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Post load on SOG

Post load on SOG

Post load on SOG

Need design procedure for a post load on an existing SOG with WWF.  Load is in 20k range and slab thickness is in 9"-10" range.

RE: Post load on SOG

I check punching by a procedure from the ACI Structural Journal in a mathcad sheet rendition and at 8 in thick, reinforced with a square mesh 6 mm diameter every 15 cm amidst and a 8 x 8 in foot print and the punching load is for a less than 3 ksi concrete 294 kip, whilst the yield lines strength of the reinforcement allows for a limit strength value of the load of about 53 kips. It looks then safe enough even with such modest reinforcement, but it is reinforcement what controls.

I can send you the sheet or a rendering of the calculation if you so want.

RE: Post load on SOG

Thanks for reply.  What issue of ACI Journal?  Do you use ACI or PCA charts for axle loads, post loads??  Are they applicable to a single post load?  What is the zone of influence of a single post load in the middle of a slab, or near an edge!?  Very interested in your reply.  A new member as of today and fascinated of the breadth of these forums.  Hope to add and learn much.  Any pointers to use of resources would be appreciated aswell.

RE: Post load on SOG

RMPE...as matter of practicality, zone of influence about equal (laterally) to twice the slab thickness (from center of post in all directions).  Shear area for this would be a bit less than 400 square inches (assuming a 4-inch square post).  This gives a shear of around 50 psi (similar to ishvaaag's calcs), which is tolerable for concrete of 3000 psi or greater.

RE: Post load on SOG

This situation occurs priodically and I've never really seen or got a clear solution in my mind. I'm building a steel platform frame within an existing building and have installed 4 posts (W8x18 with 8x8 base plates) and excavated for footings.  Turns out the slab is 10" (footing design is 12"), so we're trying to justify not using footings on the other four posts.  Will core a hole to verify thickness though.

So if I have a 8x8 base plate and 10" slab (reinforcing at 7").  Is it simply 4*(8"+2*(7"=d))*(v~70psi wsd)*10"= 61k?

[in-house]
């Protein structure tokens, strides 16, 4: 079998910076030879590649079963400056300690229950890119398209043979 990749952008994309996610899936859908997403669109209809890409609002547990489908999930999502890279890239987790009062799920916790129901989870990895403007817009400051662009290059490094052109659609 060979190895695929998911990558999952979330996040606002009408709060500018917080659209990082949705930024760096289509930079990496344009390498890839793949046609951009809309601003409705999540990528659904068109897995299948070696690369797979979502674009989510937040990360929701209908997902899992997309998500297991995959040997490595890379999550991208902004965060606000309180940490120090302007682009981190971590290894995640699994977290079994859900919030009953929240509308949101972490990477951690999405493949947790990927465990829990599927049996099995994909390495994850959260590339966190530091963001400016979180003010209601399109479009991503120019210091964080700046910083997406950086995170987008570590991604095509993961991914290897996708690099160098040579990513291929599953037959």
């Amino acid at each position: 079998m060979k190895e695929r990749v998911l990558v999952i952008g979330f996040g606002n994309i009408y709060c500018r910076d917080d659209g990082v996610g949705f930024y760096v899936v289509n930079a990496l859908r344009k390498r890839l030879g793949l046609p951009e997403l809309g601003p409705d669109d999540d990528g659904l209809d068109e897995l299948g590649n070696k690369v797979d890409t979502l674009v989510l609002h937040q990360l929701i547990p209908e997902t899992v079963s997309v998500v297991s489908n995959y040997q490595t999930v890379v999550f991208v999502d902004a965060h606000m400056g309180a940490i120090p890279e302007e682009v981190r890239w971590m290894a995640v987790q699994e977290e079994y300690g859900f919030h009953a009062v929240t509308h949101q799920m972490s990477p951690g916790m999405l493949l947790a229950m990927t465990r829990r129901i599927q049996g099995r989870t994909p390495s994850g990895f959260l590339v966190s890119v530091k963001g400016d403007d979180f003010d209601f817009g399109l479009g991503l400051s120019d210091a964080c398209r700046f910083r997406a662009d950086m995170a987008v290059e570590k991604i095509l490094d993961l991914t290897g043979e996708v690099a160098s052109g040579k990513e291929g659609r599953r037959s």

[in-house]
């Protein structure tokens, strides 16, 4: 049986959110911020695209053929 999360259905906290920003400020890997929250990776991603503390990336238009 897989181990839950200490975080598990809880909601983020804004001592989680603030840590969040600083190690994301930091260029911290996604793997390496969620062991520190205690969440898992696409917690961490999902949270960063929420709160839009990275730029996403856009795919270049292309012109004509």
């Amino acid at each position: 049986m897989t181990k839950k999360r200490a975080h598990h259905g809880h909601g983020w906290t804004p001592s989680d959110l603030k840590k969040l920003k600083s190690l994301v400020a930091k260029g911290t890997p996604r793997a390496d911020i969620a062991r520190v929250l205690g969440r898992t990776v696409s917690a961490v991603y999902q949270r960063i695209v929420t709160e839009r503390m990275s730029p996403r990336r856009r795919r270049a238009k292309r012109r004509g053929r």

Then I have 61k/(22"*22")=18ksf on the soil!  If the soil yields, I engage more slab area and then do I need to consider flexural cracking of the slab??  If the platform is used for temporary storage and fully loaded (post load may be 40k if we can accommodate) and unloaded, does this
affect the design??  I suppose it becomes a fatigue problem.

RE: Post load on SOG

I think the reference I used is

ACI SJ Vol. 93 Nº 5 September-October 1996
p. 503
Analytical Computation of the Punching Strength of Reinforced Concrete
Philippe Menétrey

For the yield lines capacity I used a look-up table of formulas in a Jiménez Montoya's "bible" RC text.

Of course after verification of the punching and bending capacity soil comes... punching however extends -you see in practice  twice the depth form the plate (if rigid) and then a 20 kip in a 40x40" inches gives a plastified solicitation more than acceptable by almost any competent soils. Not that I was thinking on this when I answered but should neither be a problem. Of course if you can't find a suitably reinforced area around the point the soil will control and you would need additional work.

RE: Post load on SOG


According to "Concrete Floors on Ground" - PCA:

Assuming: Load=20000lbs
         Slab Thickness = 10in
         MOR=7.5(fc)^1/2=410psi (ACI-318)
         8x8 Base plate (64sqin)

Allowable Bearing Stress:

Computed Bearing Stress:

Bearing Stress is OK

Allowable Shear Stress:

Load Periphery(LP)=4(64)^1/2=32in
Computed Shear Stress:

Post Load/(Slab Depth*(LP+(4*slab thickness))


Shear stress is OK

The above values neglet the structural effects from any reinforcing in the slab.  Not knowing the spacings of your frame...
Assuming:  8ft spacing in each direction
Joint Factor=1.6

The PCA suggested slab thickness is nearly 10" exactly.  Looks like a 20k load will work according to PCA standards.

While a 40k load is acceptable concrete "stress-wise" you could have problems with the soil.  PCA suggests using experimental data and deflections to determine if the soil is acceptable (although they don't list a reference to do this?).

P.S.  You used the wrong load (61k) in calculating your soil stress above.  Plus a larger soil area would resist the load than a 22"x22" area (as ishvaaag mentioned).



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